Monday 22 February 2021

Zero K - Don DeLillo (2016)


Rating: Sublime

Having read Mao II (1991) recently I knew I needed some more DeLillo in my life, my favourite author. Zero K has been in my possession for quite a while and it was worth the wait. By the end of the novel I came to the conclusion that it is among his greatest, a late period DeLillo classic. The first section, entitled - In the Time of Chelyabinsk, is one of DeLillo’s finest moments, in which protagonist Jeffrey Lockhart meets his billionaire father at a secret and remote high-tech labyrinthine compound. Within the underground compound Jeffrey is confronted by a programme that aims to preserve human bodies until a time in which medical science can begin life anew. Here death can be induced purposely and this process is presented as a highly desirable endgame, as evidenced by the symbolic and ritualistic positioning of preserved human ‘heralds’, leading the way for others who may falter in their commitment to joining the modern day underworld. DeLillo's usual pared back, yet poised prose, is a perfect medium in which to explore the profound existential themes at play. The compound reveals its secrets in a manner which only highlights its mysteries. It’s brilliantly done, even by DeLillo's high standards.

As Zero K progressed it had the usual effect on my everyday perceptions. DeLillo, once again, made me view the world differently. How many authors have that power? Not that many. DeLillo's usual obsessions are featured throughout the novel, the profound contrasted by the banal, the swarming homeless, the lost contrasted with the purposeful; the power of art, particularly visual art, and the use of observational narrative that takes in the world around the characters, as if their external world is thinking for them. The major theme that emerges, to my mind in any case, is the question of whether human life is worthy of potential quasi-immortality, followed by the notion that bowing to the inevitability of death gives life, (Jeffrey’s OCD effected and aimless life in particular), meaning. The fact that Jeffrey’s life is the polar opposite of his overachieving father’s life presents the reader with this concept to absorb and ponder in their own way. DeLillo no longer plays with post-modern themes, at the end of his life he is rightly exploring the very meaning of what it is to exist and for this I'm grateful. I’m the first to acknowledge that DeLillo's work is not for everyone. People reading Zero K, or any of his novels, may come away confused and perhaps underwhelmed, however ultimately I have to enthusiastically concur with those who regard DeLillo as America’s greatest living novelist.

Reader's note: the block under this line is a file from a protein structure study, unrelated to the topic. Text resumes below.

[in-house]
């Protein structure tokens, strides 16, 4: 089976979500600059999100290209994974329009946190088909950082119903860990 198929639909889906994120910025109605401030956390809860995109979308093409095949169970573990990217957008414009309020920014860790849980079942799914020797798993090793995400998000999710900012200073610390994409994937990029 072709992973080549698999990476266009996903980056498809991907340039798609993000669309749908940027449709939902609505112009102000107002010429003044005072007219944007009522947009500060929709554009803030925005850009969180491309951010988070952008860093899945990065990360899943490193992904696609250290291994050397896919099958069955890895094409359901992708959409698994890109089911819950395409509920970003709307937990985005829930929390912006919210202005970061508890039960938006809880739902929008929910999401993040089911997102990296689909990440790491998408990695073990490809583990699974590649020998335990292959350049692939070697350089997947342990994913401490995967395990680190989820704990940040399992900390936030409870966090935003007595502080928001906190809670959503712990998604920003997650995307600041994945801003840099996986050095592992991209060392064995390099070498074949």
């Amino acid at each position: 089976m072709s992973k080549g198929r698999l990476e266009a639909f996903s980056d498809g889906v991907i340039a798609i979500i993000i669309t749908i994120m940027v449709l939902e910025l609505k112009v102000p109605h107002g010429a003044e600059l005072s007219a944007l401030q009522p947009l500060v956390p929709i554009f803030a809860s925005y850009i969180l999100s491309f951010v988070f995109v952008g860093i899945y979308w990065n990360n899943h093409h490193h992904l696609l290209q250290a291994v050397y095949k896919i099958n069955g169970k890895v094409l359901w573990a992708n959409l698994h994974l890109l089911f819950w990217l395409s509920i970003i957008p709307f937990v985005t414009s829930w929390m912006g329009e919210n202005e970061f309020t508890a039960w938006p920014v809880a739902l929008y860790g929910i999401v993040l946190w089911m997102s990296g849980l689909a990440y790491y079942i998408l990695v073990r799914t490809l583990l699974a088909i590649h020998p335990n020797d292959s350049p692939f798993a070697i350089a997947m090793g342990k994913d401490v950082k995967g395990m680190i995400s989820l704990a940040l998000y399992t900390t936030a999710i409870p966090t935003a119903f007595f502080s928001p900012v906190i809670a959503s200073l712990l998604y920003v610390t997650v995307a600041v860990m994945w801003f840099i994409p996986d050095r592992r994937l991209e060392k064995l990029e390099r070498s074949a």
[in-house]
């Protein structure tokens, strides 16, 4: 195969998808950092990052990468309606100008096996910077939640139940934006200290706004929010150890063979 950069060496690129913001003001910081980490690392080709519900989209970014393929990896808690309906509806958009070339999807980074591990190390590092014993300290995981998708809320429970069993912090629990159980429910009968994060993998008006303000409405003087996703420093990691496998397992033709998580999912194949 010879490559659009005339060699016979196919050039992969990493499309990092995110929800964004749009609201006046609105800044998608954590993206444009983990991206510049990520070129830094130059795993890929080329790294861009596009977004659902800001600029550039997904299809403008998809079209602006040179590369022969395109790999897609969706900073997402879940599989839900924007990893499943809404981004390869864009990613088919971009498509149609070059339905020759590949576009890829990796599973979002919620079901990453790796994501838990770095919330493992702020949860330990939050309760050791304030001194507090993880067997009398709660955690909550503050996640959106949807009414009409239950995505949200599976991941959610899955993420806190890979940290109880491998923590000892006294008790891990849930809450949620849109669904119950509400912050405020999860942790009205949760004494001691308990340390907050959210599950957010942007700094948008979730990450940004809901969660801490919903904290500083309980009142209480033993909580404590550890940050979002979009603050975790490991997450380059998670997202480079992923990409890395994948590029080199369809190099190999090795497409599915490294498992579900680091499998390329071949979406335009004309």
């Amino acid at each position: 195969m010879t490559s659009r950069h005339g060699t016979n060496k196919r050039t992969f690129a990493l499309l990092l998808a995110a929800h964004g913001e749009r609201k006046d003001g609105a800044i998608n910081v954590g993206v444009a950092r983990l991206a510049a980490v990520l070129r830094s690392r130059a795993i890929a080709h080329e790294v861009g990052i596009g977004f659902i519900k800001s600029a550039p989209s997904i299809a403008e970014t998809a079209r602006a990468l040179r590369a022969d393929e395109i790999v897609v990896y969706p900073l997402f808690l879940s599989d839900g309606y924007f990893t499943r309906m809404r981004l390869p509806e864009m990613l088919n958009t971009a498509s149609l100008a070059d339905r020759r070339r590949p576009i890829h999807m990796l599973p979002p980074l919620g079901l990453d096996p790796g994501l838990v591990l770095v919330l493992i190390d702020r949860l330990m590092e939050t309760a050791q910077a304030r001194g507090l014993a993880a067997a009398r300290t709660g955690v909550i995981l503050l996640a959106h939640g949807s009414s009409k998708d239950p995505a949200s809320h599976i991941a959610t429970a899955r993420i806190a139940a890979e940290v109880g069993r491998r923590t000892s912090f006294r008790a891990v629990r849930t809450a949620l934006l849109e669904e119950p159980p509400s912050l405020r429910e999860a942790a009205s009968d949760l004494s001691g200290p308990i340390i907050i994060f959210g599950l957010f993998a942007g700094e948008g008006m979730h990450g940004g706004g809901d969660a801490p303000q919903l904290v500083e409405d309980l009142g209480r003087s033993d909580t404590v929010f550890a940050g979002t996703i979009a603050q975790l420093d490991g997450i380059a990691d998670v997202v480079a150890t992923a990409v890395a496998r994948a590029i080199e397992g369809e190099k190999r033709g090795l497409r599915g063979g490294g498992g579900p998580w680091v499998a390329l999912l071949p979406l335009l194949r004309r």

Monday 1 February 2021

Lyonesse: Book One: Suldrun's Garden - Jack Vance (1983)


Rating: Excellent

I could count on one hand the amount of fantasy novel's I have read in my life so far, so taking a punt on Lyonesse, which I found at a great op-shop just down the road from the library, was a necessary step out of my comfort zone. Growing up I tried to read fantasy, but soon found that I much preferred science fiction. Fortunately Lyonesse is just fantastic, a well written and thoroughly enjoyable fantasy epic that is merely the first part of a trilogy. I found all three at the op-shop, so I will be reading those in the near future. Meanwhile, just why is the novel so good? Firstly Vance is a classy writer, his prose is efficient, nuanced and sophisticated. Often I would re-read passages simply because they were both beautiful and eventful. Vance displays a great ability to propel the story forward, even when characters were stuck in an impasse or during a bridging section of the narrative. Often the novel focusses on one character, like the princess Suldrun, for long periods, however this is absorbing rather than limiting and the overall effect is deeper immersion into Vance's world building, which is one of the reasons why this novel is so satisfying.

The novel includes a map, of course.

The place known as Lyonesse is itself part of a group of islands off the southern tip of England called the Elder Isles, islands that are actually part of English mythology and where King Arthur was supposedly taken (to Avallon) before, at some point, the entire group of islands were engulfed by the ocean. Vance populates the islands with various kingdoms where humans indulge in deeds of both good and evil. Among the humans are also a multitude of magical creatures, from faeries, trolls, ogres, mermaids, imps, to witches and warlocks. Vance cleverly gives the reader a tour of the Elder Isles via the journeys and adventures of Aillas, heir to the throne on the southern island of Troicinet. Allias firstly circumnavigates the islands by sail-boat and then, due to treachery, is thrown overboard, only to wash up on the shore of Suldrun's garden, where she has been banished by her father, King Casmer, for not marrying the rather ornately named Faude Carfilhiot. Allias' involvement with Suldrun and his flight from Lyonnese to travel through the lands of the Elder Isles propels the narrative forward in adventurous and dramatic ways. Allias' travels through Tantrevalles forest are particularly satisfying, where he encounters all manner of magical creatures and suffers both tribulation and success. I came to suspect that Vance is highly regarded by fantasy fans, something that was confirmed when I mentioned him to my partner's brother, who is a Dungeons and Dragons aficionado (in fact I played my first ever game recently), and he indicated that in his opinion Vance was one of the best. Vance also wrote science fiction, so I'll be checking some of those novels out as well, as fortunately there were quite a few at the above mentioned op-shop, someone's collection no doubt, and now part of mine! Now that's what I call a happy ending.